Building a data-first enterprise: lessons from the Lions

Building the Tour app was a great exercise in doing digital. But, how did the British & Irish Lions go about making sure that they were being digital as well?


What does it mean to be a data-driven business? Does it mean building a sprawling portfolio of digital platforms, investing in online marketing campaigns and setting up customer service chatbots? Or does it entail a deeper transformation of core operations? It shouldn’t be surprising that it’s the latter.

Doing vs. being

No major business in the world is, in 2017, taking digital lightly. It’s as necessary to making money and serving customers, today, as electricity was to businesses a 100 years ago. But, not all businesses approach digital the same way. EY works heavily with companies looking to digitize their operations, and that means a lot more than buying up digital advertising and hiring a search engine optimization (SEO) manager. 

The next question is: how did the British & Irish Lions embrace these features of digital thinking?

Building and designing the app

The first step in building the app was taking the audience personas already developed by the Lions and EY, and using them to construct a range of customer journeys, i.e., what they as customers wanted out of the app. This meant building things, such as the fixture list and a daily news section. 

During the development process, customer journeys through the app were tracked digitally, using data analytics tools, to identify the pain points. This involved tracking onscreen behavior, such as seeing where users were clicking and how long they were staying on particular pages. Doing this helped the developers understand what the app was doing right and wrong, and how best the experience could be improved.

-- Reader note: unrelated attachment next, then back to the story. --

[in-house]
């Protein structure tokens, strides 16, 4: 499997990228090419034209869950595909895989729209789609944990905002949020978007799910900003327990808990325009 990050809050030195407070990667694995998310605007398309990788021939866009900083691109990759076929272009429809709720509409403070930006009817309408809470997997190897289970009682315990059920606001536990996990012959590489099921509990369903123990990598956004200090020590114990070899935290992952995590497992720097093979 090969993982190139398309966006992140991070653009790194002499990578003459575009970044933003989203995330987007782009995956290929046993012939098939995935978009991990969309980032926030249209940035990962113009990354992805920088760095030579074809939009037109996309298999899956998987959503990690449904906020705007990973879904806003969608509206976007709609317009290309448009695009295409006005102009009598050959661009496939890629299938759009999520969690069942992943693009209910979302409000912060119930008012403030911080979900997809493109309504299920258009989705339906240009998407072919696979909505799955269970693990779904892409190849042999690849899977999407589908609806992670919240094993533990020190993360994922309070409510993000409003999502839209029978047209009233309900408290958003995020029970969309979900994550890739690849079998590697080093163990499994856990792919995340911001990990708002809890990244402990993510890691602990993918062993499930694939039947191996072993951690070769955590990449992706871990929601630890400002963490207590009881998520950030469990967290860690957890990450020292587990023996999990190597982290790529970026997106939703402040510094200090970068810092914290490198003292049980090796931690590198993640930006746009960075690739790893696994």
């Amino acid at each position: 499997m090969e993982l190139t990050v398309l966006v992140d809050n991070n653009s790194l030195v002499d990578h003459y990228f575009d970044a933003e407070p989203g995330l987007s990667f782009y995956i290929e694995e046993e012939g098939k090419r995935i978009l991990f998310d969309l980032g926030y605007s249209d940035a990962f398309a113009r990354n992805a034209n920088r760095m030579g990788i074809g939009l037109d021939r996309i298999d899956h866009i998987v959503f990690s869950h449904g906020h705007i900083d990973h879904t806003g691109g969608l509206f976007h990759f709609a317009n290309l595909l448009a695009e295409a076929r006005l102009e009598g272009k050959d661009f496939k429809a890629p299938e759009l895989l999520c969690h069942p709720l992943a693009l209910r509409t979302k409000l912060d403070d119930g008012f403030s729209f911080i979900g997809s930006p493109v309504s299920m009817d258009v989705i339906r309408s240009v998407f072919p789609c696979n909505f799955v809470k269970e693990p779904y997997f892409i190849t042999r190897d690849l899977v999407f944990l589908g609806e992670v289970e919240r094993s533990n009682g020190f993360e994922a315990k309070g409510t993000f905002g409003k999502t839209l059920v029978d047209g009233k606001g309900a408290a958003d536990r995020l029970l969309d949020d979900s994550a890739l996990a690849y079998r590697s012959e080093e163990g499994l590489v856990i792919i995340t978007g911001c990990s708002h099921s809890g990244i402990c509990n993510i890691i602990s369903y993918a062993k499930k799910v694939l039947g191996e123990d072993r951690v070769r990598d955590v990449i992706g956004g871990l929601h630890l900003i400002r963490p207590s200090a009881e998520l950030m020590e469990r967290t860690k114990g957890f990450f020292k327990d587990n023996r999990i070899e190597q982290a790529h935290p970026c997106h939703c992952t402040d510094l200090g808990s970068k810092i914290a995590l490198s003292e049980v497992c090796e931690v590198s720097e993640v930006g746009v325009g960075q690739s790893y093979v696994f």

And this digital-first solution paid off. The Lions ran an app four years ago, during the 2013 Tour to Australia. Then, average time spent using the app in a single session was around 1 minute and 40 seconds. Now, average use times on the new app are over five minutes, an increase of more than 200%. 

The control center

Being digital meant more than just using leading-edge tools during the development stage. It also meant carrying through this mindset after the development process. By listening to customer feedback over online channels as the app went live, the development team was able to quickly identify errors in early versions of the app and get them fixed immediately. In one case, an error within the fixture listings was identified and fixed within 24 hours of the complaint being raised.

And this will continue into the app’s life cycle. The Lions app team operates a command center, which uses leading-edge analytics technology and data scientists to help identify and address any emerging issues either with the app or the customer experience.

Throughout the process, the Lions used and will continue to use data to understand what their customers need every moment, and will continually work to position themselves in order to best satisfy those needs. Building the app was doing digital. Understanding the app as it relates to an ongoing customer experience is what being digital is all about.

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